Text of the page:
Pasta Marinara & Garlic Knots

“Did you make everything from scratch for dinner the other night?” asked Albany John

“No. I just made the pasta from scratch. And the marinara. And the garlic knots. Oh, so yeah, I guess I did make everything from scratch…” I replied.

So I made some pasta for Albany John, Slick, and myself and also made marinara sauce to go with it. We had one big can left, and I felt it was a good time to use it. I tried not to make too much pasta, so I scaled my recipe down to:

1 C flour ($0.32)
Dash salt
1 whole egg ($0.07)
Small glug olive oil
Dash water

Kneaded it well, adding flour if too wet or water if a hair too dry.

I’ve also calculated (as you can see) how much it cost to make. Maybe add in another 10 – 15 cents for the olive oil, but I really didn’t use a lot. Pasta for three people was 54 cents. A one-pound box of Hannaford’s line of pasta costs 87 cents, for a savings of 33 cents. This is probably splitting hairs if you’re someone in a hurry, but if you don’t mind waiting, then it’s pretty awesome to see that it’s cheaper to make pasta at home than it is to buy it from a store. I didn’t weight the final ball of dough, though, so maybe per pound it is more expensive.


I used the awesome pasta roller Papa Amherst loaned me to roll the dough out to level seven (the thinnest!) with minimal tearing of the dough. It was still harder doing it solo, but oh well, right? Instead of making fat fettuccini noodles, I made little angel hair noodles. These went through really easily – I was expecting a struggle.
While I was doing other things in the kitchen, I let the plops of angel hair pasta sit on a cookie sheet in my fridge. See – it’s a lot of pasta from just one cup of flour and an egg.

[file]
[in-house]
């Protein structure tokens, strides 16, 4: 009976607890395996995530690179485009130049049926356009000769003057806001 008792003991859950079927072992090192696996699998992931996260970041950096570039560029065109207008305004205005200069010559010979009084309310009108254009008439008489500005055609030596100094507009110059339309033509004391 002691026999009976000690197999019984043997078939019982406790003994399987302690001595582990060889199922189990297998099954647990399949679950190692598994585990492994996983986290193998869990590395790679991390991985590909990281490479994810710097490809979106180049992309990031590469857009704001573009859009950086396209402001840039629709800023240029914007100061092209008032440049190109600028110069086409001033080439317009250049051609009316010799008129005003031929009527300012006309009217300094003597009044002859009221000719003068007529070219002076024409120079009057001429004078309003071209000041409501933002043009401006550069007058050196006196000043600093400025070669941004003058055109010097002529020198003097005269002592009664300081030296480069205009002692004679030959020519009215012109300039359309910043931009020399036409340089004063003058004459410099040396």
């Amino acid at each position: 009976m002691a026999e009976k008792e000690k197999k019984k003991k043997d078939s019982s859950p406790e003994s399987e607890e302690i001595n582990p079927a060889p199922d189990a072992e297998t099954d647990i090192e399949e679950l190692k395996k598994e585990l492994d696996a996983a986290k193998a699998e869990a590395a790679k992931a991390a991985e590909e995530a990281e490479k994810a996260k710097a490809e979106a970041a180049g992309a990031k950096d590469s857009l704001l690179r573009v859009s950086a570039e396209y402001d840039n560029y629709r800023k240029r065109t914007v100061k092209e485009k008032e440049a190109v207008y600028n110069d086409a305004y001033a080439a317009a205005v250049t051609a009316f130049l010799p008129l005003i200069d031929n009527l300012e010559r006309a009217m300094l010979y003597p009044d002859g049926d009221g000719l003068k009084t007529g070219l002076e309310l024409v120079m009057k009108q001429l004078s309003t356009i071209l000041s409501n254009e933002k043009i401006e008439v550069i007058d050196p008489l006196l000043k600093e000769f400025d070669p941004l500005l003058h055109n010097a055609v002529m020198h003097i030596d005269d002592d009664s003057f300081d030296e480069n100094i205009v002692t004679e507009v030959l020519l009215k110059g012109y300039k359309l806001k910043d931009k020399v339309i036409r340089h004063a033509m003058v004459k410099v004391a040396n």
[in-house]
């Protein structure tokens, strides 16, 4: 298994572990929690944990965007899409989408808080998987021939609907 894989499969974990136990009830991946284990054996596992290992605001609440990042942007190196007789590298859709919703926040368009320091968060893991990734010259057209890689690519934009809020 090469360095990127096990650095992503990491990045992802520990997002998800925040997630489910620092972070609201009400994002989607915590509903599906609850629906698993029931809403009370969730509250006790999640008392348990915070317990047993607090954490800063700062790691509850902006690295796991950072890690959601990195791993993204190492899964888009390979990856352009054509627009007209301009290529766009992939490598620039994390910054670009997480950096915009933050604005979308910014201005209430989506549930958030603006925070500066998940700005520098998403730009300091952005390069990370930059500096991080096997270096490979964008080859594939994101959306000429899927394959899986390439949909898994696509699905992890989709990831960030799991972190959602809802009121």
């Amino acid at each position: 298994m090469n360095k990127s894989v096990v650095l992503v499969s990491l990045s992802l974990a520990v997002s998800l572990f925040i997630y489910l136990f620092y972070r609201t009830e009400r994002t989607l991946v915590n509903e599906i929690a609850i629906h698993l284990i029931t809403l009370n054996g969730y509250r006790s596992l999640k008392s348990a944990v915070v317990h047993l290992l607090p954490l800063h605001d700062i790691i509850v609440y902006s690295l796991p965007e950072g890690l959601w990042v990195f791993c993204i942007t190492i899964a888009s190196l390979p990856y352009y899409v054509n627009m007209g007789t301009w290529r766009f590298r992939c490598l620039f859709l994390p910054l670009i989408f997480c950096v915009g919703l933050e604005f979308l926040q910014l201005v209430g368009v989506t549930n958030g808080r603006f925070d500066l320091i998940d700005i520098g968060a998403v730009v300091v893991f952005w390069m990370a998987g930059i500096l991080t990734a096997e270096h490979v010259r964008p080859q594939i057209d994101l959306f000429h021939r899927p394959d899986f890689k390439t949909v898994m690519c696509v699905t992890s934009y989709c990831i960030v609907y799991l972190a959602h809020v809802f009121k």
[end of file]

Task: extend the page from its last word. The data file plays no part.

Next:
What else was I doing? Making awesome garlic knots! Seriously, these are the best garlic knots ever and they are now solidly in my repertoire. Slick had never had them before, and he really liked them.
“Wait, these are GARLIC KNOTS? OH MY – YES THEY ARE! THESE ARE AWESOME!!!”

They were so awesome that I ate about half of them (I made a double batch) and later had a crazy case of Toofulltummitis and Garlicpootia. (Again, Albany John, sorry about that late-night Garlicpootia… my bad. I’m still gonna eat a crazy amount of garlic knots, but still… my bad, dude)

The pasta cooked up very quickly – maybe 2 minutes, max. I overloaded the pan I cooked it in though, so some pasta clumped together into gummy balls (tee hee, gummy balls). If I hadn’t been using my big pasta pot for making marinara, it would have come out perfectly. Overall though, not too much loss and some nice and tender pasta! I was more concerned with trying not to overcook it since fresh pasta cooks so darned quickly.

I’d also made a quickie marinara sauce before anything else. It’s basically like a vegan version of Bolognese sauce or a ragu. When I say quickie, I mean I only let it simmer for about an hour instead of 2-3 hours.